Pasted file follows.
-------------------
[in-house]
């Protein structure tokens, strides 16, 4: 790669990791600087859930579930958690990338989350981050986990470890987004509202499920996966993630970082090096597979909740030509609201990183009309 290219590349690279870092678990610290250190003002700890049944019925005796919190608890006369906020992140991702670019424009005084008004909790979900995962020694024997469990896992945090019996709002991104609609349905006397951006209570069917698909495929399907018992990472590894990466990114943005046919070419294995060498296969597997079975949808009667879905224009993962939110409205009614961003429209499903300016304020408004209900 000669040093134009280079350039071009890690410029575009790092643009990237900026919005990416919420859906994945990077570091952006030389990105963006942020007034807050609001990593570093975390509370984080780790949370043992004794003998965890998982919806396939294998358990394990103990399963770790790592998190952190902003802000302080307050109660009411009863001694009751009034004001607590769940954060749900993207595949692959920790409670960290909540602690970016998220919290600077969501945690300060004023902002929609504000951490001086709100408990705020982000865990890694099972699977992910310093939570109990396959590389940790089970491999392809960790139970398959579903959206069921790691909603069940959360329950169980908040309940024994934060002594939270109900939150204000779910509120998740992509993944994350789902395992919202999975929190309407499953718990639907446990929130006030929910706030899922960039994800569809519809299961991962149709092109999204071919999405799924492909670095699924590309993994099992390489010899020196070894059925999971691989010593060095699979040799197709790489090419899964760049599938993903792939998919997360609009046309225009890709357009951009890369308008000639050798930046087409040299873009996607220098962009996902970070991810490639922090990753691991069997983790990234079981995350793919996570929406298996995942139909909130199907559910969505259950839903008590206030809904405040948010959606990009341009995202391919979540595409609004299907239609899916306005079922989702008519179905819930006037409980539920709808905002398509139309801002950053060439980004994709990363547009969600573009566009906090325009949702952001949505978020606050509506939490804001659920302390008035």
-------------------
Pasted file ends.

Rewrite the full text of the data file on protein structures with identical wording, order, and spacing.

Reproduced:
[in-house]
């Protein structure tokens, strides 16, 4: 790669990791600087859930579930958690990338989350981050986990470890987004509202499920996966993630970082090096597979909740030509609201990183009309 290219590349690279870092678990610290250190003002700890049944019925005796919190608890006369906020992140991702670019424009005084008004909790979900995962020694024997469990896992945090019996709002991104609609349905006397951006209570069917698909495929399907018992990472590894990466990114943005046919070419294995060498296969597997079975949808009667879905224009993962939110409205009614961003429209499903300016304020408004209900 000669040093134009280079350039071009890690410029575009790092643009990237900026919005990416919420859906994945990077570091952006030389990105963006942020007034807050609001990593570093975390509370984080780790949370043992004794003998965890998982919806396939294998358990394990103990399963770790790592998190952190902003802000302080307050109660009411009863001694009751009034004001607590769940954060749900993207595949692959920790409670960290909540602690970016998220919290600077969501945690300060004023902002929609504000951490001086709100408990705020982000865990890694099972699977992910310093939570109990396959590389940790089970491999392809960790139970398959579903959206069921790691909603069940959360329950169980908040309940024994934060002594939270109900939150204000779910509120998740992509993944994350789902395992919202999975929190309407499953718990639907446990929130006030929910706030899922960039994800569809519809299961991962149709092109999204071919999405799924492909670095699924590309993994099992390489010899020196070894059925999971691989010593060095699979040799197709790489090419899964760049599938993903792939998919997360609009046309225009890709357009951009890369308008000639050798930046087409040299873009996607220098962009996902970070991810490639922090990753691991069997983790990234079981995350793919996570929406298996995942139909909130199907559910969505259950839903008590206030809904405040948010959606990009341009995202391919979540595409609004299907239609899916306005079922989702008519179905819930006037409980539920709808905002398509139309801002950053060439980004994709990363547009969600573009566009906090325009949702952001949505978020606050509506939490804001659920302390008035």